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The Three Battles of Wanat: And Other True Stories

de Mark Bowden

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"In addition to three extraordinary pieces on war, this book includes Bowden's incisive sports writing, think pieces, and a selection of fascinating profiles--from a piece on the world's youngest and most baffling dictator, Kim Jong-un, to features on newspaper scion Arthur Sulzberger and The Wire creator, David Simon"--published in Atlantic Monthly.--Back jacket flap.… (mais)
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A variegated collection of essays and articles by the noted journalist, the best of which being those dealing with contemporary military affairs, particularly the story of a small battle in Afghanistan that gives this book its title. ( )
  Shrike58 | Aug 23, 2016 |
There is a lot to like in this collection of previously published writings by Mark Bowden. The topics range widely and include war, personal profiles, sports and general things, like his experience trying to raise guinea hens because of their penchant for eating deer tick. The articles reflect his attention to detail, clear writing and sense of humor.

The title piece tells about one of the most violent American confrontations with the Taliban in the Afghanistan War. The three battles were: the engagement itself—where Lt. Jonathan Brostrom was one of 9 fatalities; the battle by his father—a retired Army colonel— to lay blame on the military leadership and chain of command; and the successful fight by Col Bill Ostlund to clear his name. In the piece, Bowden confronts the reader with much to consider about war including courage, waste, confusion, honor, and especially grieving.

Two other engaging essays on war are about amazing technological advancements that both assist and challenge combatants. “The Last Ace” tells about how modern fighter pilots have advantages in the air that could not have been dreamed of just a few decades ago, but one needs to balance the jaw-dropping expenses of these planes with their need. “The Killing Machines” considers the history, utility and morality of drones in the so-called war on terrorism. These remarkable machines provide the capability of killing at a distance with no risk to our combatants. Bowden argues that this technological advancement is not unlike the advantage offered by the sling to ancient soldiers. However, its very remoteness presents with moral dilemmas and obligations never before considered.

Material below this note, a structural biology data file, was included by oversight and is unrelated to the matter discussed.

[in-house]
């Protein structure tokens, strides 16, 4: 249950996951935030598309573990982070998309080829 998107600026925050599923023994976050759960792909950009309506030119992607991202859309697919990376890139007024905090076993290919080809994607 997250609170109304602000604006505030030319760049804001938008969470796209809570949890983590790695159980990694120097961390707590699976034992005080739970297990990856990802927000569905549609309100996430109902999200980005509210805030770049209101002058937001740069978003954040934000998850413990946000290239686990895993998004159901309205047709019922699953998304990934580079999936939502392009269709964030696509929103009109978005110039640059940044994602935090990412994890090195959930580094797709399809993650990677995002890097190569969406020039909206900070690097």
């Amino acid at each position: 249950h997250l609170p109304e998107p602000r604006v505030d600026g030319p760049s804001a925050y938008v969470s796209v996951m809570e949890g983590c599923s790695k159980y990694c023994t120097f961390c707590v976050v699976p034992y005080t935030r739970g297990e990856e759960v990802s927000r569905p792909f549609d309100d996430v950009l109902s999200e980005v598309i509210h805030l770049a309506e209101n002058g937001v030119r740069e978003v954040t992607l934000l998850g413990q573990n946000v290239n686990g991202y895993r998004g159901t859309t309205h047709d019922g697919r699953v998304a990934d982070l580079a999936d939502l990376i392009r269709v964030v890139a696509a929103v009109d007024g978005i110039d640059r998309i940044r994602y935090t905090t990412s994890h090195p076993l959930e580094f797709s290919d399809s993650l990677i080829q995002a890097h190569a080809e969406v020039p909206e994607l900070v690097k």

The celebrity profiles were universally enlightening, not so much because of the personalities themselves, but because each is shown coping with an important contemporary issue. Joe Biden on being a humane and approachable politician; Kim Jung Un on the perks and dangers of being and absolute dictator; Arthur Ochs Sulzberger Jr. on the future of print news in the digital age; Judy Clarke on the appropriateness of capital punishment; and David Simon on spin in storytelling.

The pieces on sports were lighter but most were quite entertaining. “Attila’s Headset” was a remarkably insightful examination of one of our most successful college football coaches—Steve Spurrier. His wife calls him “a spoiled brat.” Maybe that is what it takes? The hardest job in football turns out to be the guy who calls the shots for the TV coverage. It turns out that this is a much underappreciated, but critical contribution to our enjoyment of these events. Likewise, Bowden’s coverage of the silent count to overcome crowd noise in pro football can only add to the readers’ enjoyment of watching these games.

The miscellaneous essays at the end of the book were the weakest part of the collection. Bowden’s battles with guinea hens, as well as his defenses of the Tom Wolfe and the movie Zero Dark Thirty seem to be close to his heart, but carry much less weight than the rest of the collection. ( )
  ozzer | Feb 15, 2016 |
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There is one thing that about the Battle of Wanat that will remain forever beyond reproach. At the worst of the fight, Lieutenant Jonathan Brostrom ran to the point of greatest danger and died to help his men.
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"In addition to three extraordinary pieces on war, this book includes Bowden's incisive sports writing, think pieces, and a selection of fascinating profiles--from a piece on the world's youngest and most baffling dictator, Kim Jong-un, to features on newspaper scion Arthur Sulzberger and The Wire creator, David Simon"--published in Atlantic Monthly.--Back jacket flap.

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